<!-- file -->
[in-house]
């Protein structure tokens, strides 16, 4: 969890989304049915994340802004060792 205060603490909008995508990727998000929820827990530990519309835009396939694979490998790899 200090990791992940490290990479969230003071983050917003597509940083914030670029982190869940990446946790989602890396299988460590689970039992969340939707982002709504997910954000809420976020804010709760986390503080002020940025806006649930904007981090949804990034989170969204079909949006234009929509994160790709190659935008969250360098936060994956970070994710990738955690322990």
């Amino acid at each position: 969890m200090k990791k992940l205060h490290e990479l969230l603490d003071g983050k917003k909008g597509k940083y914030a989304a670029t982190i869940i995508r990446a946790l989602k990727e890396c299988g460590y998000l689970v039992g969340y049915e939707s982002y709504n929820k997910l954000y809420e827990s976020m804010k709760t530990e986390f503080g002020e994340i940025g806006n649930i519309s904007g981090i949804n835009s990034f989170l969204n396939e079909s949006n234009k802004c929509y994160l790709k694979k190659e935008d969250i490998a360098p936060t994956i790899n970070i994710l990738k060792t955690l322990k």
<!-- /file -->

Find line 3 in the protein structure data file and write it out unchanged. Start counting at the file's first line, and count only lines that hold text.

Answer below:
């Amino acid at each position: 969890m200090k990791k992940l205060h490290e990479l969230l603490d003071g983050k917003k909008g597509k940083y914030a989304a670029t982190i869940i995508r990446a946790l989602k990727e890396c299988g460590y998000l689970v039992g969340y049915e939707s982002y709504n929820k997910l954000y809420e827990s976020m804010k709760t530990e986390f503080g002020e994340i940025g806006n649930i519309s904007g981090i949804n835009s990034f989170l969204n396939e079909s949006n234009k802004c929509y994160l790709k694979k190659e935008d969250i490998a360098p936060t994956i790899n970070i994710l990738k060792t955690l322990k």